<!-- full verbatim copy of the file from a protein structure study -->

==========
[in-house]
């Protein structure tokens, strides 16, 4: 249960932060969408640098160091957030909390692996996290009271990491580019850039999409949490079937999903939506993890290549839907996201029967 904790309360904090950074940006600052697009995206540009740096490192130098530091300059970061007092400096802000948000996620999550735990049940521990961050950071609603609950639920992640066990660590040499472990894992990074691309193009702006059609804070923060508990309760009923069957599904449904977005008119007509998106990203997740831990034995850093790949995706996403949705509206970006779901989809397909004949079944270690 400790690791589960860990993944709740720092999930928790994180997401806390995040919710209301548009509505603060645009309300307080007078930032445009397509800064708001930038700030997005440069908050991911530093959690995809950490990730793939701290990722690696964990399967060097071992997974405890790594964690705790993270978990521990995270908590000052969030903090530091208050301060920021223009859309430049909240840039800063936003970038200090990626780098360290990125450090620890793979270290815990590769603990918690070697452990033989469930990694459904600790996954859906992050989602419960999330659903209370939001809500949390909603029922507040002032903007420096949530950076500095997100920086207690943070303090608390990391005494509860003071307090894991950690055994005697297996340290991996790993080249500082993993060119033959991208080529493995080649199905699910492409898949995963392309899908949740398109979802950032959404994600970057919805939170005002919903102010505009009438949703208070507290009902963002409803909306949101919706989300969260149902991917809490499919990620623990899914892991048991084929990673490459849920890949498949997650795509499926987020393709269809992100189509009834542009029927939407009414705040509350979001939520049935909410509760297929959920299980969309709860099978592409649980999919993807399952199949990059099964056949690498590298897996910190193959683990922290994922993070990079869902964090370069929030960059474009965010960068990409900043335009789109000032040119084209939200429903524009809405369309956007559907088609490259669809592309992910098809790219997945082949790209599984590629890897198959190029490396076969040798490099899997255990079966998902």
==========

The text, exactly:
[in-house]
């Protein structure tokens, strides 16, 4: 249960932060969408640098160091957030909390692996996290009271990491580019850039999409949490079937999903939506993890290549839907996201029967 904790309360904090950074940006600052697009995206540009740096490192130098530091300059970061007092400096802000948000996620999550735990049940521990961050950071609603609950639920992640066990660590040499472990894992990074691309193009702006059609804070923060508990309760009923069957599904449904977005008119007509998106990203997740831990034995850093790949995706996403949705509206970006779901989809397909004949079944270690 400790690791589960860990993944709740720092999930928790994180997401806390995040919710209301548009509505603060645009309300307080007078930032445009397509800064708001930038700030997005440069908050991911530093959690995809950490990730793939701290990722690696964990399967060097071992997974405890790594964690705790993270978990521990995270908590000052969030903090530091208050301060920021223009859309430049909240840039800063936003970038200090990626780098360290990125450090620890793979270290815990590769603990918690070697452990033989469930990694459904600790996954859906992050989602419960999330659903209370939001809500949390909603029922507040002032903007420096949530950076500095997100920086207690943070303090608390990391005494509860003071307090894991950690055994005697297996340290991996790993080249500082993993060119033959991208080529493995080649199905699910492409898949995963392309899908949740398109979802950032959404994600970057919805939170005002919903102010505009009438949703208070507290009902963002409803909306949101919706989300969260149902991917809490499919990620623990899914892991048991084929990673490459849920890949498949997650795509499926987020393709269809992100189509009834542009029927939407009414705040509350979001939520049935909410509760297929959920299980969309709860099978592409649980999919993807399952199949990059099964056949690498590298897996910190193959683990922290994922993070990079869902964090370069929030960059474009965010960068990409900043335009789109000032040119084209939200429903524009809405369309956007559907088609490259669809592309992910098809790219997945082949790209599984590629890897198959190029490396076969040798490099899997255990079966998902």